Christmas in Ortona: 1943

The Christmas holidays are already here, approaching faster than you can say "egg nog." It dawned on me now that it's two days away. It's that time of year where both our bank accounts and blood pressures surge, feeling the time crunch to check off interminable lists of final chores and errands. We get vastly…

Day Two in Scotland: Reaching for the Skye

My view of Loch Ness was obscured by thick morning dew over our window. I wiped the moisture away with my sleeve and gazed outside, looking for a creature to surface above the water. Richard met us for breakfast, still wearing his kilt and outlined our schedule for day two on the Isle of Skye.…

Day One in Scotland: Hightailing Through the Highlands

When you hear Scotland what comes to mind? Rugged Highlands, shimmering lochs and forgotten isles, haggis, the screeching of bagpipes and Scotsmen in kilts? These cultural symbols have been synonymous with "Scottishness" for as long as I can remember. But some travelers, perceive them as too campy for their liking, yearning instead to unravel the…

Casa Loma: The Story of Henry and the House on a Hill

Nestled on a hill lies a mysterious castle within Toronto's Annex, overlooking bustling cafes, museums and university campuses. Passersby at Spadina Road and Dupont Street would turn their heads, puzzled and enamored at the grey turrets poking out of the trees before commencing their school commute. Surrounded by aged, heritage homes, the castle's imposing nature…

Neuschwanstein: A Bavarian King’s Dream Come True

On a cloudy September day, I was cordially invited for afternoon tea at King Ludwig II's castle. Well technically, I invited myself weeks in advance. By purchasing a ticket. And sadly, poor Ludwig's been dead for over 130 years. His hosts ran a tight schedule in order to accommodate thousands of guests. If you failed…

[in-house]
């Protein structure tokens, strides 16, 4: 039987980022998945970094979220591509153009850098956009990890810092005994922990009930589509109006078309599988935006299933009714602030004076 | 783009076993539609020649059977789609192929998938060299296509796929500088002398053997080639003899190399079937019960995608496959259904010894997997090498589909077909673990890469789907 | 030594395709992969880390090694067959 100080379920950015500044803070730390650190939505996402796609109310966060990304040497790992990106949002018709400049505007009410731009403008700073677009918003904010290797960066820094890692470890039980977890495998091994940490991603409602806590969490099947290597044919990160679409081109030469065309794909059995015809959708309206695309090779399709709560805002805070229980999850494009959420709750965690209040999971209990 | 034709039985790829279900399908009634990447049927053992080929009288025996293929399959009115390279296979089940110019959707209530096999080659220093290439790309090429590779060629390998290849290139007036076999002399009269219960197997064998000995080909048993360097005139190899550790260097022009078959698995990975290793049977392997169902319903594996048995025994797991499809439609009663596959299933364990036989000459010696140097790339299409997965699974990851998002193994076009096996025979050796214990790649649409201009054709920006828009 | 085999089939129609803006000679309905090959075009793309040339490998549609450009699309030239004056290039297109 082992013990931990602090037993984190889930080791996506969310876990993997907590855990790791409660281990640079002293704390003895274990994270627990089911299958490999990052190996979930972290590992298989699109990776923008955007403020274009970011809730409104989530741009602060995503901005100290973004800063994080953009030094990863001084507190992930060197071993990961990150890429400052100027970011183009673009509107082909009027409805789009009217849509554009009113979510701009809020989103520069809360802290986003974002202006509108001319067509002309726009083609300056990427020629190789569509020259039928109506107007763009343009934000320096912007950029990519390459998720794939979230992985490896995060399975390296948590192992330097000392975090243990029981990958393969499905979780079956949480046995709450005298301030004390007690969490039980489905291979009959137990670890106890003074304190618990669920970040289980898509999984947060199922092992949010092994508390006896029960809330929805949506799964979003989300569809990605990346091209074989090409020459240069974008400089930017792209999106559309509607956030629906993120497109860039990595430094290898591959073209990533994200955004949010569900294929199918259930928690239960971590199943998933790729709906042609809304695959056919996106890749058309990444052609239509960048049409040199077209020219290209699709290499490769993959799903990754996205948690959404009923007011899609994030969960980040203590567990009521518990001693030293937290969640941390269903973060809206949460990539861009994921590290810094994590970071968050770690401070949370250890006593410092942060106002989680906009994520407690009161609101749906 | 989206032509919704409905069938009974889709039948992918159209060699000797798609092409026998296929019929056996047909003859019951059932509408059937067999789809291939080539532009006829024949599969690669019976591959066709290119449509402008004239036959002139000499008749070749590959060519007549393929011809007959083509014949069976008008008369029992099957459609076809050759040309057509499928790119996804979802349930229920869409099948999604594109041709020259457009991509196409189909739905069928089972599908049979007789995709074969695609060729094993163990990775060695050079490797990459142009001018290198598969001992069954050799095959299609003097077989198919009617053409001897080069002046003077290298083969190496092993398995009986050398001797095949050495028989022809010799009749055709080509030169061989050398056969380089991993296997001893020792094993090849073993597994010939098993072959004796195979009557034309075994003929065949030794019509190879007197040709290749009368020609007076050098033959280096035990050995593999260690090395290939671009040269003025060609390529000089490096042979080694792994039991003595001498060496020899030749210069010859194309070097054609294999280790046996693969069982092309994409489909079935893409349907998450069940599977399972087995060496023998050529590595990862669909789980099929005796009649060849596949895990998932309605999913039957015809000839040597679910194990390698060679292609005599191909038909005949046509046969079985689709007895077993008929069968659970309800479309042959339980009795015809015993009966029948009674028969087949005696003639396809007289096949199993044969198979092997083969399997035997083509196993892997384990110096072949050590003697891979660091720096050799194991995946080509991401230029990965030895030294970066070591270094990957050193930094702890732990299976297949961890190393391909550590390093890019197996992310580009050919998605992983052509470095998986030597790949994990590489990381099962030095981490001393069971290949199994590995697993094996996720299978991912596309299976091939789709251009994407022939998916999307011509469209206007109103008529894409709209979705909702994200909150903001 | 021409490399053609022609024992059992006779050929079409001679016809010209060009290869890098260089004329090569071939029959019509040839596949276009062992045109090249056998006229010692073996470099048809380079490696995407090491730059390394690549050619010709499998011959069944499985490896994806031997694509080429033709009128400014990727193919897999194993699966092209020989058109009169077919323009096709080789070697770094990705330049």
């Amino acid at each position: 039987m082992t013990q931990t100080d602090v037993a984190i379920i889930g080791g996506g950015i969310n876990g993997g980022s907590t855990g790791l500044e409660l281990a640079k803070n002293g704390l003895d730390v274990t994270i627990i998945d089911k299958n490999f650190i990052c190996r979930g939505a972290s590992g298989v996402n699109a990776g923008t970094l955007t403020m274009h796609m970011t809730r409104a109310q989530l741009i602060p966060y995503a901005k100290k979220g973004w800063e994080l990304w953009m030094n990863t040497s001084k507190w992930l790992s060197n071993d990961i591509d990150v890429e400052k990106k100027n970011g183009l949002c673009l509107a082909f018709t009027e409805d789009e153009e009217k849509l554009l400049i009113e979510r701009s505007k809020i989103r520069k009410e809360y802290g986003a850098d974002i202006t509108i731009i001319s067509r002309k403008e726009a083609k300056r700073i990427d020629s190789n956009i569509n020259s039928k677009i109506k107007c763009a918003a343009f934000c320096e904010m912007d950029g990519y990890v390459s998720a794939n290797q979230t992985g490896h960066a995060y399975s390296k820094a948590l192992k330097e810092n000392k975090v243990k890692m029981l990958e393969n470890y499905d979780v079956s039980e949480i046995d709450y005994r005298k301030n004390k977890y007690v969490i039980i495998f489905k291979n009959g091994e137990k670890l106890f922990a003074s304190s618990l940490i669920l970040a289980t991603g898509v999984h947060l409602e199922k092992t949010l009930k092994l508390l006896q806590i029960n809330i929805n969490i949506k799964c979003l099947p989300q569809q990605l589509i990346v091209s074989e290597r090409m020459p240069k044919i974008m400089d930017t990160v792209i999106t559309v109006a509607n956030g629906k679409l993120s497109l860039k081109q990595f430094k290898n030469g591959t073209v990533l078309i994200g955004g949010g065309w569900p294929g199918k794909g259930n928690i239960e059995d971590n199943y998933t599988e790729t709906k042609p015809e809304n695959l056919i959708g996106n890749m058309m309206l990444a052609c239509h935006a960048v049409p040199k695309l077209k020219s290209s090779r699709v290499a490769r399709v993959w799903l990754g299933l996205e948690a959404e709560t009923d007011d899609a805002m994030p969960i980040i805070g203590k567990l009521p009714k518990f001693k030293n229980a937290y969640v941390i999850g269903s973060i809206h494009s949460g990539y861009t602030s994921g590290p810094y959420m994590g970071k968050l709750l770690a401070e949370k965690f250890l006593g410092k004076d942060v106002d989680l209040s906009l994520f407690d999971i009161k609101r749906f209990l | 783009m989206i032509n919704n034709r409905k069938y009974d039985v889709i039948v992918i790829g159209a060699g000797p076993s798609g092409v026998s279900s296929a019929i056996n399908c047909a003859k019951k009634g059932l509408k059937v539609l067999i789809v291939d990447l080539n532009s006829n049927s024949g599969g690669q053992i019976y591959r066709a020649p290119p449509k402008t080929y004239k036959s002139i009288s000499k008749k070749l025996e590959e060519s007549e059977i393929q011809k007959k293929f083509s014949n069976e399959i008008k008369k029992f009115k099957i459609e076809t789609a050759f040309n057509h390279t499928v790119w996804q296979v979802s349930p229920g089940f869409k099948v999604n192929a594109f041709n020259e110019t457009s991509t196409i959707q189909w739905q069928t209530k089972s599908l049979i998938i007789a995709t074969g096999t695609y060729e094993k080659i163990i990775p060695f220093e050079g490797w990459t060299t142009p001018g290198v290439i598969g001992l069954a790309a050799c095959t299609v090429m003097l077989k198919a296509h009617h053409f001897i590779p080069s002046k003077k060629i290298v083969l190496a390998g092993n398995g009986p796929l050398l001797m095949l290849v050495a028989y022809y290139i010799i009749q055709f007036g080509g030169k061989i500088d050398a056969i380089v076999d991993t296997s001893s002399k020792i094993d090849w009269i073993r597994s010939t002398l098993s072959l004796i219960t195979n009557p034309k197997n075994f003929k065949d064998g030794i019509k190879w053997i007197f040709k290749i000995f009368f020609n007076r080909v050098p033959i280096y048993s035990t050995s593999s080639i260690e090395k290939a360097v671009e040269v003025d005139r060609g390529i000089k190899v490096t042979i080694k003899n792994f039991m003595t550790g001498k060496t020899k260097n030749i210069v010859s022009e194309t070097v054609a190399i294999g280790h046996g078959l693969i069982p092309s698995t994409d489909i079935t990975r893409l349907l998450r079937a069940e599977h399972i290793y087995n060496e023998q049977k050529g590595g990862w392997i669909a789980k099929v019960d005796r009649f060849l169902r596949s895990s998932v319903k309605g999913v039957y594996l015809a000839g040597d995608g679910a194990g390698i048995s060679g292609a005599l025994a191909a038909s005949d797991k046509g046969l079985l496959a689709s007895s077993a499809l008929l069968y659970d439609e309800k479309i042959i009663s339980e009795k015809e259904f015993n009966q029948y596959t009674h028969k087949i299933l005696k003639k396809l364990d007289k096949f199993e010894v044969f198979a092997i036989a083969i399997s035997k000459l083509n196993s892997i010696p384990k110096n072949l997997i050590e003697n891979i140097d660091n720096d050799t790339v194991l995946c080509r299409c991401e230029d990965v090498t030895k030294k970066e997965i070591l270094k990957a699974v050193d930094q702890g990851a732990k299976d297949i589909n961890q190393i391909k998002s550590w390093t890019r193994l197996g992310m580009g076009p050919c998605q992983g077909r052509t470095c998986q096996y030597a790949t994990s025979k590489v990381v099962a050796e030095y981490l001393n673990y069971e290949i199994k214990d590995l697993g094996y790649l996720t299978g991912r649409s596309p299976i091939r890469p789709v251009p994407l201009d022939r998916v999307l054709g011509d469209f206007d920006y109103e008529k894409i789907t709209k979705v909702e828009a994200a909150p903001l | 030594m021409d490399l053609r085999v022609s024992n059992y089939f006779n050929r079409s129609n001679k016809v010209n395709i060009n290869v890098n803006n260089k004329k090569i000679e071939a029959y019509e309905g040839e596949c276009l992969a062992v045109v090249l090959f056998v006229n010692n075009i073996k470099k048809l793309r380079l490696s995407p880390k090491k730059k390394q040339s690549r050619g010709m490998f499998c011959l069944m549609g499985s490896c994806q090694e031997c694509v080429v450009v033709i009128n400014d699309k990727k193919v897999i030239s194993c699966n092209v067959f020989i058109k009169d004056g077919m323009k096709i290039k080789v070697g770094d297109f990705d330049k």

Visby: My Gotland Getaway

In the fall of 2017, I did my first solo backpacking trip. I spent nearly four weeks touring England, Scotland and Scandinavia as a Masters graduation gift to myself. Now that summer is fading and my favourite season is around the corner, I started reminiscing on my autumn adventures. It took months to craft an…

Seasons of Philosopher’s Walk: Spring

"During spring, the stream that once ran through the site would have been teeming with wildlife and native fisherman would have lined the hooks with gill nets and fish weirs to partake of this bounty. For them, the stream would have been a sacred place - a place of powerful and audible spirits." *  …

Heritage Snapshots of Ontario: The Whitby Centennial Building

  The Centennial Building has been the heart of a booming Great Lakes town since the 1800s. This grand structure is one of my favourite gems in downtown Whitby, and where my Mom and Stepdad got married in October, 2016. The building was constructed between 1853-1854 as the Ontario County Court House, which served as…

Planting the Seeds of Political Activism Through Treehouses and Onions: The Legacy of Osman Kalin

I've ventured through a few treehouses in my time, but I've never seen one like this before. Upon first glance, this rustic curiosity, perched on a bed of graffiti and ingrown foliage looks like an abandoned shack. Perhaps inhabitants have frequented the place on occasion, needing temporary refuge from the streets. However, being in Berlin,…

Belfast and Black Taxis: Discerning Contested Pasts Through Art and Mobility

A classic, London-style black taxi rolled up directly in front of our hostel. Its driver, a thin grey-haired man with slumped shoulders stepped out, taking one last drag of his cigarette. He introduced himself to us as Patrick—or Paddy for short, our tour guide. For the next two hours or so, he took us through…